For working-age graduates, employment rates continued to rise, increasing by 0.7 percentage points compared to 2021 to 87.3% in 2022.This follows a period of sustained increases between 2009 and 2018, when the rate peaked at 87.7%, but was followed by decreases in 2019 and 2020. The working-age graduate employment rate has not yet recovered to pre-pandemic levels.
The working-age postgraduate employment rate rose by 1.1 percentage points in 2022 compared to 2021, which was larger than the 0.7 percentage point increase for working-age graduates. The employment rate for working-age postgraduates is now above pre-pandemic-levels.
Rates for working-age non-graduates fell in 2022 by 0.2 percentage points. This follows decreases since 2019, showing that working-age non-graduates' employment rates post-pandemic are not yet recovering.
For information on the employment rates of the young population, please refer to the Headline Outcomes section.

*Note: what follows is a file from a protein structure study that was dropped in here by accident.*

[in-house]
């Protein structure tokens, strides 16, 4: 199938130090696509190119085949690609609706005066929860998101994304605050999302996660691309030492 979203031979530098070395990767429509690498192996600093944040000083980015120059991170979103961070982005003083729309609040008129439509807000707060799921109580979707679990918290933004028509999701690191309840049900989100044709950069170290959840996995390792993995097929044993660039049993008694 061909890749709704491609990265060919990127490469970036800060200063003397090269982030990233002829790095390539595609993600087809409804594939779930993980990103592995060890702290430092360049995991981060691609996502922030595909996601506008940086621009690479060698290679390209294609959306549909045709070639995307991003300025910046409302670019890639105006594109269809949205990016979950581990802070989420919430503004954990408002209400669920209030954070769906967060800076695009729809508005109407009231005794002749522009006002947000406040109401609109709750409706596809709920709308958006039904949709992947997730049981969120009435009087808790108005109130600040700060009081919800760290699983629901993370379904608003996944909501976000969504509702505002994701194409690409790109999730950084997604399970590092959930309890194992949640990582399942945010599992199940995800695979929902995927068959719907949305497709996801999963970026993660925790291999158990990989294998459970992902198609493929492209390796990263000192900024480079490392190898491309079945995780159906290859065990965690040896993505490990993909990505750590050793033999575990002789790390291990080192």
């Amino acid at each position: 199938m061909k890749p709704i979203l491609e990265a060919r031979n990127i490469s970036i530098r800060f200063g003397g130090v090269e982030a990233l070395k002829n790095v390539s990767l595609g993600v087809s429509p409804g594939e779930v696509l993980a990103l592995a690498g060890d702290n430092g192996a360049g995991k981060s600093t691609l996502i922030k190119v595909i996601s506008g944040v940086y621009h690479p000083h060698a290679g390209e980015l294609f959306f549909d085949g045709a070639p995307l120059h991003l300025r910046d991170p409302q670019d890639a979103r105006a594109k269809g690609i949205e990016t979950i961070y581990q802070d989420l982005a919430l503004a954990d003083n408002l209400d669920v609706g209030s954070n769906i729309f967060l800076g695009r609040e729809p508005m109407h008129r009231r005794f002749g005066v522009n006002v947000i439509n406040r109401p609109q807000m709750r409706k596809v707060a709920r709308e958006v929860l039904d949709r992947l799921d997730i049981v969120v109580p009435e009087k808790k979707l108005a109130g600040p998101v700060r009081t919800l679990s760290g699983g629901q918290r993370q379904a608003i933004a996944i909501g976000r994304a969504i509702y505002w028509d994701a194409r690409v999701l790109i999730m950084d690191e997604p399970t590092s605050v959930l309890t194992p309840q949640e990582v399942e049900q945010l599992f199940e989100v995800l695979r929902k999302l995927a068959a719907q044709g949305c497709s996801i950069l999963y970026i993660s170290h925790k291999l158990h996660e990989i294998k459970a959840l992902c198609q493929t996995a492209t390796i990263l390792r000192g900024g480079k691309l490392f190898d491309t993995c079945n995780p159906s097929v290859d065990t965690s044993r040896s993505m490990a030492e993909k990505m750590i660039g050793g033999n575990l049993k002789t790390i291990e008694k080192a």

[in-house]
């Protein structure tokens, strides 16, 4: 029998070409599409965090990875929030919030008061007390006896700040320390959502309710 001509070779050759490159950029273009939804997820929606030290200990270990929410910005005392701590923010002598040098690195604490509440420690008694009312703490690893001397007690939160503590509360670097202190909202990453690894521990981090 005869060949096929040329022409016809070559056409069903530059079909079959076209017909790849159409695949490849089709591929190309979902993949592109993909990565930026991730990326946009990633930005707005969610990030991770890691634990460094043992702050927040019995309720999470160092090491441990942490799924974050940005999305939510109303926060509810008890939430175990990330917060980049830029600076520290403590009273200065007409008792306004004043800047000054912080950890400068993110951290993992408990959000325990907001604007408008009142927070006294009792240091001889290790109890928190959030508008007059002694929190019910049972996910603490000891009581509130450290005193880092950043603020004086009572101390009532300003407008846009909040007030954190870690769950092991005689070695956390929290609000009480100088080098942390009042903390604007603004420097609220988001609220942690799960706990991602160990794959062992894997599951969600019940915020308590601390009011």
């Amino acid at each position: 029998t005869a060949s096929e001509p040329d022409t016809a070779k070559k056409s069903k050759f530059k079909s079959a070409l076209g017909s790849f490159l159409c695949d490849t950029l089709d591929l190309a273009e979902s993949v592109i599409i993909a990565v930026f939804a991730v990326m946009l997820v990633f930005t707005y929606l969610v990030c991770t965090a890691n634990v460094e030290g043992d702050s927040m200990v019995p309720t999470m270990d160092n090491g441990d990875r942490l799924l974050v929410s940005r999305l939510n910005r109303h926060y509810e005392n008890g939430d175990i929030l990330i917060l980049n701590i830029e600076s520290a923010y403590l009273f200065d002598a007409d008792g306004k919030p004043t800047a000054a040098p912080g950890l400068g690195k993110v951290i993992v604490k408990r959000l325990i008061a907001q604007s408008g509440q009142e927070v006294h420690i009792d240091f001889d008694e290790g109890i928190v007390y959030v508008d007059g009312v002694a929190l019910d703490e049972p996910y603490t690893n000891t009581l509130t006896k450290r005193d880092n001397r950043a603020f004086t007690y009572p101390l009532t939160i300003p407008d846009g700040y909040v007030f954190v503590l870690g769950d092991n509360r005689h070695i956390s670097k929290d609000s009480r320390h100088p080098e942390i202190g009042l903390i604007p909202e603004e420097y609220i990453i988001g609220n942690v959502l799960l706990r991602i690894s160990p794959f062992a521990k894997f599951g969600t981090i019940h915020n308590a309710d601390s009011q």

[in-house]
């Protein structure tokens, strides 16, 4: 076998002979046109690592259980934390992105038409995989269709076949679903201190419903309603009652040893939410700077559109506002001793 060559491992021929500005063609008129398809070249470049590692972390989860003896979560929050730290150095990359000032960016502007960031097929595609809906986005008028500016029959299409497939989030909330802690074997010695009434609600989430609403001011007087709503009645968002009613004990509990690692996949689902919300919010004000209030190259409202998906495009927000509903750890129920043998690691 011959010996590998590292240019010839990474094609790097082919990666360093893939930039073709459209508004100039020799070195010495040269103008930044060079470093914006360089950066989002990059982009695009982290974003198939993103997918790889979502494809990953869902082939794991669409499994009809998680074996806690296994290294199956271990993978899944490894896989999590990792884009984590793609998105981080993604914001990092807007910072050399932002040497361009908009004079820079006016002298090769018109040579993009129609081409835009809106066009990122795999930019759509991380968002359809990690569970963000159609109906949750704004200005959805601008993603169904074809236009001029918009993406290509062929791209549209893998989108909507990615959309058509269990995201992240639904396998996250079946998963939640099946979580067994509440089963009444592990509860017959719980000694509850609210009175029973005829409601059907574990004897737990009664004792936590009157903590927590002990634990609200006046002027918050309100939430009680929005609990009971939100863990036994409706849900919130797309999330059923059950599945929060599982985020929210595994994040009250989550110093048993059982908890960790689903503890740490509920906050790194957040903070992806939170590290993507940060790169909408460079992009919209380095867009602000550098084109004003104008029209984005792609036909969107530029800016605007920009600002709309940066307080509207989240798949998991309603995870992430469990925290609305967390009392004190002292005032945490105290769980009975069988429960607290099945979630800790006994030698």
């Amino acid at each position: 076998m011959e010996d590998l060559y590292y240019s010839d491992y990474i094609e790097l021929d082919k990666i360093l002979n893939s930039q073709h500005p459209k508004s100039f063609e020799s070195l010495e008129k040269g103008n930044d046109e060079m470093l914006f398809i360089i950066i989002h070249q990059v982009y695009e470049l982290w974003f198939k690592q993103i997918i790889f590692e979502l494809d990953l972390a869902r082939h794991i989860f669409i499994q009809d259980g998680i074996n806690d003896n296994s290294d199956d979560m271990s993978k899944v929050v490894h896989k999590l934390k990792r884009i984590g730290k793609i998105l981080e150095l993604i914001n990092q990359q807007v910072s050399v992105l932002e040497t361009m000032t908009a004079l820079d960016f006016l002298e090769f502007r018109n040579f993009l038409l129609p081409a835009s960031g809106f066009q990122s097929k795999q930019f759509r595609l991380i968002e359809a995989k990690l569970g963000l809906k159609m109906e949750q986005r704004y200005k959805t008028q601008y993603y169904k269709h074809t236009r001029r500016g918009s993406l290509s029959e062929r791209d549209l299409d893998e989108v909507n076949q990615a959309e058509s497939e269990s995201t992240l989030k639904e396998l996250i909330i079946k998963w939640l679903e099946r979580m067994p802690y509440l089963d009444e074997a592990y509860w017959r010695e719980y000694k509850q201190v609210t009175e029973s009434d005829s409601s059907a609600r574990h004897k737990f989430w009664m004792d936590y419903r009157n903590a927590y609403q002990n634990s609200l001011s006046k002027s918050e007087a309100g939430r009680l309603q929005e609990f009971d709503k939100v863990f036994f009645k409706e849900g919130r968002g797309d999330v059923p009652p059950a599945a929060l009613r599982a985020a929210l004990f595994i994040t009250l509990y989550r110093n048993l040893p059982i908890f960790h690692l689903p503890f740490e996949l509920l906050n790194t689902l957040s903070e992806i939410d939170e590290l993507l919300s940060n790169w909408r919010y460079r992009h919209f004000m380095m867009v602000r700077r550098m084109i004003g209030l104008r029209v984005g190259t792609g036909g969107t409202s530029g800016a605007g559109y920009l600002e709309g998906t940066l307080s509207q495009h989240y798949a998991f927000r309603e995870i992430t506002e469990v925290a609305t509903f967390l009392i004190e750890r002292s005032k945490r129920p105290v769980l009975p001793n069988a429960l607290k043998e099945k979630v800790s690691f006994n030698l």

The likelihood of being in high-skilled employment increases as the level of education increases (from non-graduate to graduate to postgraduate). Only 23.6% of non-graduates were in high-skilled employment, whereas the rate for graduates was 66.3% and for postgraduates it was 78.3%. Whilst there was a difference of only 2 percentage points between graduate and postgraduate employment rates, there was a greater difference between their respective high skilled employment rates, which was 12 percentage points higher for postgraduates than for graduates. Similarly, the gap between the high-skilled employment rate for graduates and non-graduates is higher than the overall employment rate gap.
Median (nominal) salaries increased for both graduates and non-graduates in 2022, with the graduate premium (represented by the difference between the two salaries) widening to £11,500 compared to £10,500 in 2021. However, in real terms (2007 prices, using CPI-H) the graduate premium for 2022 becomes £8,000.
In nominal terms, salaries increased for all groups. However, in real terms, salaries for graduates and non-graduates remained the same from 2021 to 2022, whilst postgraduates saw a decrease of £1,000.
Comparisons over time and other interpretations of these data should be made with caution. The median salary figures in this publication are rounded to the nearest £500. Please note, salaries are calculated using earnings from individuals’ full-time main jobs only.